Ryan Reeves: Reeves was signed to a developmental deal immediately after the close of Tough Enough and stayed there through the fall of 2007, when he was cut without ever being brought up to the main roster. Reeves decided to stay in wrestling and started wrestling for Ohio Valley, which by this point was no longer a WWE developmental territory, in 2008. He continued to hone his craft there and, in the last few weeks of 2008, WWE re-signed him to a developmental deal, bringing him through Florida Championship Wrestling before calling him up to be a member of the cast of the inaugural season of NXT. Originally called Skip Sheffield, he was part of the Nexus angle but was taken out of it early due to an unfortunate ankle accident. Once he healed, he was repackaged, and now we all know and love him as Ryback. Interestingly, the “Ryback” name is one that he came up with himself and first used when he was part of the OVW roster, not under any sort of WWE deal.
Nick Mitchell: Mitchell was also immediately signed to a developmental deal after Tough Enough concluded. He reported to developmental and remained there through 2005 and 2006, eventually being called up to the main roster when he was recruited to be part of the Spirit Squad under the name of Mitch. Due to a knee injury that he suffered originally in developmental and aggravated on the main roster, he was the member of the group that saw the least actual in-ring action. The entire stable was written out of the promotion’s storylines in November 2006, and Mitchell was released from his WWE deal in May 2007. He had a several year relationship with Torrie Wilson, which came to an end in 2011. After leaving WWE, Mitchell attempted to start up a clothing boutique with Wilson, called “Officially Jaded.” However, neither the brick-and-mortar store in Texas nor its online presence lasted too horribly long. Mitchell also tried to start up an MMA career. He has an 0-1 professional record and a 1-1 amateur record, with his most recent fight (his amateur win) coming in February 2012 on a show in Mississippi.
Dan Rodimer: Rodimer was also signed to a developmental deal not long after the Tough Enough wrap. There were persistent rumors that he was a favorite of Stephanie McMahon and even some brief talk that he might be involved in a stable similar to Evolution, but nothing ever really materialized for him in WWE. He made a handful of appearances on Heat under the name Dan Rodman but had mixed success. In an odd note, in what might have been a precursor to a major push that never materialized, he did receive a WWE Title match against John Cena on a June 17, 2007 house show. He was released from his deal later that summer, though, reportedly at his own request. In researching this article, I saw some vague references online to him attending law school at present, but I have not been able to confirm or deny these rumors.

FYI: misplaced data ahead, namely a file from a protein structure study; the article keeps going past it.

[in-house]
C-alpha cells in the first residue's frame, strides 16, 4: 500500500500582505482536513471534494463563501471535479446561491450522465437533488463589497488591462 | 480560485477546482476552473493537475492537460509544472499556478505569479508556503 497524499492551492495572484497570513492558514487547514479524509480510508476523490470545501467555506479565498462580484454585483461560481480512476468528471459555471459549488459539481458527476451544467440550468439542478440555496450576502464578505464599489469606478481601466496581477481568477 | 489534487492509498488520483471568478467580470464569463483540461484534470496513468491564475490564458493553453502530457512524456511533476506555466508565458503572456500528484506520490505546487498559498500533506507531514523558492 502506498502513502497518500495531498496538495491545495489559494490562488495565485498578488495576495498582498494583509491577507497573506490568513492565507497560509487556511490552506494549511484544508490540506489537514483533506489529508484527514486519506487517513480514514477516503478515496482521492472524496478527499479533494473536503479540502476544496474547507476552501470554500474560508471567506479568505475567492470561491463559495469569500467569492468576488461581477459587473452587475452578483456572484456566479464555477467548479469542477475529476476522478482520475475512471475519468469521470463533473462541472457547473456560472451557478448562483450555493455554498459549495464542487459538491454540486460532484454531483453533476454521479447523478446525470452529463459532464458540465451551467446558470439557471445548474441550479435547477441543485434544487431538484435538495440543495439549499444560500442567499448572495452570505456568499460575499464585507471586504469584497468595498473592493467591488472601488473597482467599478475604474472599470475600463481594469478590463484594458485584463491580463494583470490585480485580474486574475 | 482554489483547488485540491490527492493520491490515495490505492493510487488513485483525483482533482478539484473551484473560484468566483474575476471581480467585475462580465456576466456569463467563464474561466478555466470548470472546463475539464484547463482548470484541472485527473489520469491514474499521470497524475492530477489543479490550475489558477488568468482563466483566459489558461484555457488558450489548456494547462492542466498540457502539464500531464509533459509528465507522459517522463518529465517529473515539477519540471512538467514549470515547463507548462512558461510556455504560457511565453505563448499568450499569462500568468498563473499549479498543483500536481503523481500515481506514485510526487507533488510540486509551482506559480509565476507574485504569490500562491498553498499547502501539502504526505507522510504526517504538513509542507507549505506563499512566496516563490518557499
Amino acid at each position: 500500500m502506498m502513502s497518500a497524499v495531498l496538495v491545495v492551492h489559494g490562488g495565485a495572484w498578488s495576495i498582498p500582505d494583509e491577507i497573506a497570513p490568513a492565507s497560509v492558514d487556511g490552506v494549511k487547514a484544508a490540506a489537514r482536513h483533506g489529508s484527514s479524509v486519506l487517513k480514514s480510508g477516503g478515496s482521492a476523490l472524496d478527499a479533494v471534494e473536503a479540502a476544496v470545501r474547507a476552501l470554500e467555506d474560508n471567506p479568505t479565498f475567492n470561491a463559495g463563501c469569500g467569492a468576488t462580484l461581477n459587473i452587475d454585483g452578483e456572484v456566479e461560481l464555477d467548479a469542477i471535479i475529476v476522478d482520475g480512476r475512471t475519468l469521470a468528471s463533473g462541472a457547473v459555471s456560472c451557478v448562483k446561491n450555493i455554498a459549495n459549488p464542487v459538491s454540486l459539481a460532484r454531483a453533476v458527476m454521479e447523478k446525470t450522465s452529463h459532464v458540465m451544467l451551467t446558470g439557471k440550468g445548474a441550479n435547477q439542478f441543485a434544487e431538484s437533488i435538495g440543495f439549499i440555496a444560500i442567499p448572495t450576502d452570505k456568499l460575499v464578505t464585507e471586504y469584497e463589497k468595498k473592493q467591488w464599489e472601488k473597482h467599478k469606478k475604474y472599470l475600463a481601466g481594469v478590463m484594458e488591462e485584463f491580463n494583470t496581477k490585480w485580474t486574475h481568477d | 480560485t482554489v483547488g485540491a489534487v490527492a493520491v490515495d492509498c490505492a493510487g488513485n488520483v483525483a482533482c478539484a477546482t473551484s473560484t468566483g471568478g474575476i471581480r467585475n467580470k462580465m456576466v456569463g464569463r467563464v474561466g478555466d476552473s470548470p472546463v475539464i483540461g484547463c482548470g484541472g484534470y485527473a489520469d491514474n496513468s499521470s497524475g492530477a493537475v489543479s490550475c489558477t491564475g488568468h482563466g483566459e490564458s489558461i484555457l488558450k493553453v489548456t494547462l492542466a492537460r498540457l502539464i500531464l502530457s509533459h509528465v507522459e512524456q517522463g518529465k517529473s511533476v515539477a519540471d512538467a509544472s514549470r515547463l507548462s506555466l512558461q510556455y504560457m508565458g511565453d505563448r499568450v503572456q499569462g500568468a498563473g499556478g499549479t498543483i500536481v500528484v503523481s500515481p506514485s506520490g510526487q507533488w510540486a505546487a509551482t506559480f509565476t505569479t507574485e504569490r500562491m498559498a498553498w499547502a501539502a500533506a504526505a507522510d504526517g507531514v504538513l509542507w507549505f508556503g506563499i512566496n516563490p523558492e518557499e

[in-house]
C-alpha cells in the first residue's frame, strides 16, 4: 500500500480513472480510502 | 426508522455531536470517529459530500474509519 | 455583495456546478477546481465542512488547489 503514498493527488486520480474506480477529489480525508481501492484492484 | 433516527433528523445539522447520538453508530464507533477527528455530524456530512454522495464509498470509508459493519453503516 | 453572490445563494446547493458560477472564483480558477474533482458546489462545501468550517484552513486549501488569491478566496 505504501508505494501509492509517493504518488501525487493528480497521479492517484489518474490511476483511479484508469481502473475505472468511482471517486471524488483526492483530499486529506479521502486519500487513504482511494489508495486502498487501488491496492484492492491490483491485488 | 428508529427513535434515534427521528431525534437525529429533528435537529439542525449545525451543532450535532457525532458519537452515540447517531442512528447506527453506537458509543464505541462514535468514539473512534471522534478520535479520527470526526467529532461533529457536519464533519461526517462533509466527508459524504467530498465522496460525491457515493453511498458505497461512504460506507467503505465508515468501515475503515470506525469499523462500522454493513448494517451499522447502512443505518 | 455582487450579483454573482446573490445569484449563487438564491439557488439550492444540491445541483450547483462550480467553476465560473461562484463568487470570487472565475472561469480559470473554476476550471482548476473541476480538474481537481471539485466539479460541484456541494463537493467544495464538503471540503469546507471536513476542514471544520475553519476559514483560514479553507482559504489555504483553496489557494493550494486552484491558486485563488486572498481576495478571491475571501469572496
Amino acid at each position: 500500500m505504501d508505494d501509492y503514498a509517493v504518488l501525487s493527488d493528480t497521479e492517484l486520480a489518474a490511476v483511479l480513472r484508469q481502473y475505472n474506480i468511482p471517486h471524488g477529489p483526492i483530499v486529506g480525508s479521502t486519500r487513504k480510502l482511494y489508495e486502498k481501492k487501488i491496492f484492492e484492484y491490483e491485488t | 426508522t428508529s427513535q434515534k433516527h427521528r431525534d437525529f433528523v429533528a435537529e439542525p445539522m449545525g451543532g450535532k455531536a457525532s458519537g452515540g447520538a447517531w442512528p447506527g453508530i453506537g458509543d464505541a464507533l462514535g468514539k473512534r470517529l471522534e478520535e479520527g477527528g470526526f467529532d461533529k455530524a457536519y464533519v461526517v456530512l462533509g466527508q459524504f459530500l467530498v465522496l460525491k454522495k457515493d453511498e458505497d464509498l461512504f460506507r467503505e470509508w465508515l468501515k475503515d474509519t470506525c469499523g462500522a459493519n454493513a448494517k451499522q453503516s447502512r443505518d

Chris Nawrocki: According to this 2011 article, Nawrocki wrestled on some small independent shows around his hometown after being cut from Tough Enough. He apparently used the stage name “Habitat.” The article also indicates that he was offered a WWE developmental deal but turned it down, deciding to work a real job instead.
Justice Smith: Smith has bounced around between a lot of different jobs in his life. I can find a record of only one post-Tough Enough match for Smith, a six man tag team for the WXW promotion in Pennsylvania that is associated with the training camp run by Wild Samoan Afa. The fact that he had this one match indicates that he probably had at least a few more, but I can find no indication that he performed on any higher level. Smith also has experience in both kickboxing and mixed marital arts, though he has only a handful of pro fights and hasn’t done either on a high level. Interestingly, his only pro kickboxing win is over former WCW and WWE star Sean O’ Haire. Justice’s most high profile job outside of WWE was a spot as a gladiator on the 2008 version of American Gladiators on NBC (where, interestingly, one of his fellow gladiators was Tough Enough II alum Matt Morgan). He has also had a handful of small television roles on other shows.
As with prior years, there were also a couple of folks on the casting show who were noteworthy despite not surviving the final cut. The first was Marty Wright, who was supposedly cut for lying about his age. He was ultimately signed to a developmental deal and made into the Boogeyman, a character with its own special cult following. Also cut before the show officially began was John Minton, Jr., the real life son of “Big” John Studd, who to my knowledge never wrestled. (He’s not to be confused with “Ron Studd,” who was Ron Reis using Studd’s name because they worked together early in Reis’ career.)
And that does it for this week. We’ll be back NEXT WEEK, where we finally wrap up this insanely long answer.
Eric “Rapid Fire” Maldonado asks about Marty Jannetty. Damn, I’ve gotten a lot of questions about him lately:
Looking over Marty Jannetty’s Wikipedia, I was actually stunned to read on how many opportunities the WWE gave him only for him to squander them away each and every time. I counted at least 6 times. Which brings me to my question: has any wrestler been given more chances with one single promotion than Marty Jannetty?